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New York’s highest court ruled Dec. 20 that music services like Sirius XM satellite radio don’t have to pay royalties for playing pre-1972 sound recordings ( Flo & Eddie, Inc. v. Sirius XM Radio, Inc. , N.Y., No. 172, 12/20/16 ).
The New York Court of Appeals, in a split ruling, said state law doesn’t give rightsholders in older recordings the right to collect royalties when their works are played on such services.
The lawyer for the Turtles, who are fighting court battles in various states over royalties for their 1960s hits, told Bloomberg BNA that he would continue fighting for public performance royalties in every state.
The New York outcome would seem to reduce a settlement of as much as $99 million reached by the Turtles and Sirius XM Radio Inc. earlier this month. The full amount was contingent on future courtroom successes. Sirius declined a request for comment from Bloomberg BNA.
Recordings made before Feb. 15, 1972, are not covered by federal copyright law. The owners of Turtles’ hits like “Happy Together” are arguing that they can demand payment when a service plays their songs under state law.
A federal trial court ruled that New York common law does provide such a right, but an appeals court passed the question to the state’s highest court.
Composers and songwriters have long held a public performance right and collect royalties when their works are played on traditional AM-FM radio or on newer digital platforms. Recording artists and others who hold rights in a particular recording of a composition only get royalties when their records are played on digital services—but that doesn’t apply to pre-1972 recordings.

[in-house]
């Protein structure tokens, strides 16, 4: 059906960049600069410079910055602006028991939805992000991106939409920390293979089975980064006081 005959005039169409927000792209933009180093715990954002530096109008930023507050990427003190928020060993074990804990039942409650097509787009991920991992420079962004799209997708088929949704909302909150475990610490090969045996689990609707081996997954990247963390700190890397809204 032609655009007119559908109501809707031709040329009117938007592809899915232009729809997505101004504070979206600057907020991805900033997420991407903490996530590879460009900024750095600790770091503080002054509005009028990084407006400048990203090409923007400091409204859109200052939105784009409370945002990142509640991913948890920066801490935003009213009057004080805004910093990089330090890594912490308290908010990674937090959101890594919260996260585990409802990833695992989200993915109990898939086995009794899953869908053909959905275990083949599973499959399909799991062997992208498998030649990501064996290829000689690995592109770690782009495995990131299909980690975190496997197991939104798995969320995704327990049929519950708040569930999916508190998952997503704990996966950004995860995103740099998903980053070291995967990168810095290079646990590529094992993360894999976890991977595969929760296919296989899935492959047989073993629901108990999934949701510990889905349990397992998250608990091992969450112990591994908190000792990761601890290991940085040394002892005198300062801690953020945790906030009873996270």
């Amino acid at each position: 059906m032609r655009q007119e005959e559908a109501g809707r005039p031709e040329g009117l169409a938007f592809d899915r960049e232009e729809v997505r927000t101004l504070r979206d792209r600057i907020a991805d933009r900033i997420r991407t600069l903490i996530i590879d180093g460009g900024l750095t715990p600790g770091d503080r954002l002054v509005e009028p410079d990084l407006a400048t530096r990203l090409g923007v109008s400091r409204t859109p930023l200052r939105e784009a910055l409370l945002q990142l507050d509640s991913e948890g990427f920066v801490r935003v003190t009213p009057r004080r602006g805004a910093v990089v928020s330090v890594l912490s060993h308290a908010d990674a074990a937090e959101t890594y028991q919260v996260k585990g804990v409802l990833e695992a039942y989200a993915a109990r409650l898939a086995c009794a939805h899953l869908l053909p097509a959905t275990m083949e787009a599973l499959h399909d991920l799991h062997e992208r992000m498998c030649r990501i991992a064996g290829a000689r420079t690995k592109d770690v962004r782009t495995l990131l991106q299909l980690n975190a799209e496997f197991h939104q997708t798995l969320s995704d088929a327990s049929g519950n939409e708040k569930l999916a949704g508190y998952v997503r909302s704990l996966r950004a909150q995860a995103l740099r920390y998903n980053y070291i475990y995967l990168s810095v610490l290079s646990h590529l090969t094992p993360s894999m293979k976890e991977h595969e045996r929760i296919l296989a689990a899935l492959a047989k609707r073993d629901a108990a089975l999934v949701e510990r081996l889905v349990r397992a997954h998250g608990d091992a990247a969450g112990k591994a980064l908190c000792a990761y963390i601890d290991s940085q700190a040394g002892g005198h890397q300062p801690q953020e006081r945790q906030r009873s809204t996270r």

Two of the original Turtles members—who now perform as Flo & Eddie—began bringing lawsuits against Sirius XM and Pandora Media Inc., arguing that state laws gave them a right to claim royalties based on their holding rights in their old records.
Proceedings are ongoing in California, Florida and New York. The California proceeding resulted in the settlement worth up to $99 million if Flo & Eddie won their appeals in New York and Florida. With the New York loss, they still have their base settlement of $25 million from Sirius XM.
“The fight rages on,” Flo & Eddie’s counsel, Henry Gradstein of Gradstein & Marzano PC, told Bloomberg BNA. “I have 49 other states to fight in.”
Other state courts might not see things the same way, Gradstein said, especially considering that two of the six New York high court judges dissented, saying they would have found a public performance right for sound recordings under state common law.
The court suggested that Flo & Eddie might have non-copyright-based causes of action, such as unfair competition. Gradstein also said that the ruling didn’t address whether there might be a claim for unauthorized ripping of compact discs to make files for a streaming service.
Judge Leslie E. Stein wrote the court’s opinion and was joined by Judges Eugene F. Pigott Jr., Eugene M. Fahey and Michael J. Garcia. Fahey also filed a separate concurring opinion. Judge Jenny Rivera filed a dissenting opinion joined by Judge Sheila Abdus-Salaam. Chief Judge Janet DiFiore did not take part in the court’s decision.
Lori Landew, a copyright lawyer with Fox Rothschild LLP, Philadelphia, said that the New York court seemed to lean heavily on the consideration that industry practice has not provided for paying royalties to artists and labels for publicly performing records.
“To the extent that anything needed to be remedied or addressed, the court took the view that it should happen on the federal level and not on the state level,” Landew said.
O’Melveny & Myers LLP represented Sirius XM. Gibson, Dunn & Crutcher LLP, Gradstein & Marzano P.C. and Goldberg Rimberg & Weg PLLC represented the Turtles.
To contact the reporter on this story: Anandashankar Mazumdar in Washington at AMazumdar@bna.com
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